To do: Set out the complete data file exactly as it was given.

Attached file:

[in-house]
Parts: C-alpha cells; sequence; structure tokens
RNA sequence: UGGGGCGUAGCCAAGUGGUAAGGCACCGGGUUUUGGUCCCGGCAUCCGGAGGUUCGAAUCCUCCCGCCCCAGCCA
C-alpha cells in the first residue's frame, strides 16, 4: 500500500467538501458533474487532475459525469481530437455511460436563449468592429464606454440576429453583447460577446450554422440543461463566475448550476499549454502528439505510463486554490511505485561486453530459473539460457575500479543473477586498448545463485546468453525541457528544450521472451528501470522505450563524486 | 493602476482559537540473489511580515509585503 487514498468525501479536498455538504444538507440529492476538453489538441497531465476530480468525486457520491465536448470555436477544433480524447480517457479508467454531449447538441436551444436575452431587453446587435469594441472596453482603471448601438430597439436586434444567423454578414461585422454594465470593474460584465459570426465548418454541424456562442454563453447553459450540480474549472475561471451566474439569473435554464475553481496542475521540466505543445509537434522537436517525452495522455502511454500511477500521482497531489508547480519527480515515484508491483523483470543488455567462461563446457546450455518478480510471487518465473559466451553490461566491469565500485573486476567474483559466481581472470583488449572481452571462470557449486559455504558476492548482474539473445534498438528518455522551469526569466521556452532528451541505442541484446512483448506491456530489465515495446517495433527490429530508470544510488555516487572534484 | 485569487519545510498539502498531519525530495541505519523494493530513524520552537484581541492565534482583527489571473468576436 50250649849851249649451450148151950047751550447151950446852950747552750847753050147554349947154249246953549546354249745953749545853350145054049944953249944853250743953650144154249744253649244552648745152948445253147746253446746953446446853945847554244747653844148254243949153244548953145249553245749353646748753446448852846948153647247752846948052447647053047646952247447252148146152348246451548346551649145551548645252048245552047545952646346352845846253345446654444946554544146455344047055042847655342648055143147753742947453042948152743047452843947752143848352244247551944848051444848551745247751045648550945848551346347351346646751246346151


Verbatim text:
[in-house]
Parts: C-alpha cells; sequence; structure tokens
RNA sequence: UGGGGCGUAGCCAAGUGGUAAGGCACCGGGUUUUGGUCCCGGCAUCCGGAGGUUCGAAUCCUCCCGCCCCAGCCA
C-alpha cells in the first residue's frame, strides 16, 4: 500500500467538501458533474487532475459525469481530437455511460436563449468592429464606454440576429453583447460577446450554422440543461463566475448550476499549454502528439505510463486554490511505485561486453530459473539460457575500479543473477586498448545463485546468453525541457528544450521472451528501470522505450563524486 | 493602476482559537540473489511580515509585503 487514498468525501479536498455538504444538507440529492476538453489538441497531465476530480468525486457520491465536448470555436477544433480524447480517457479508467454531449447538441436551444436575452431587453446587435469594441472596453482603471448601438430597439436586434444567423454578414461585422454594465470593474460584465459570426465548418454541424456562442454563453447553459450540480474549472475561471451566474439569473435554464475553481496542475521540466505543445509537434522537436517525452495522455502511454500511477500521482497531489508547480519527480515515484508491483523483470543488455567462461563446457546450455518478480510471487518465473559466451553490461566491469565500485573486476567474483559466481581472470583488449572481452571462470557449486559455504558476492548482474539473445534498438528518455522551469526569466521556452532528451541505442541484446512483448506491456530489465515495446517495433527490429530508470544510488555516487572534484 | 485569487519545510498539502498531519525530495541505519523494493530513524520552537484581541492565534482583527489571473468576436 50250649849851249649451450148151950047751550447151950446852950747552750847753050147554349947154249246953549546354249745953749545853350145054049944953249944853250743953650144154249744253649244552648745152948445253147746253446746953446446853945847554244747653844148254243949153244548953145249553245749353646748753446448852846948153647247752846948052447647053047646952247447252148146152348246451548346551649145551548645252048245552047545952646346352845846253345446654444946554544146455344047055042847655342648055143147753742947453042948152743047452843947752143848352244247551944848051444848551745247751045648550945848551346347351346646751246346151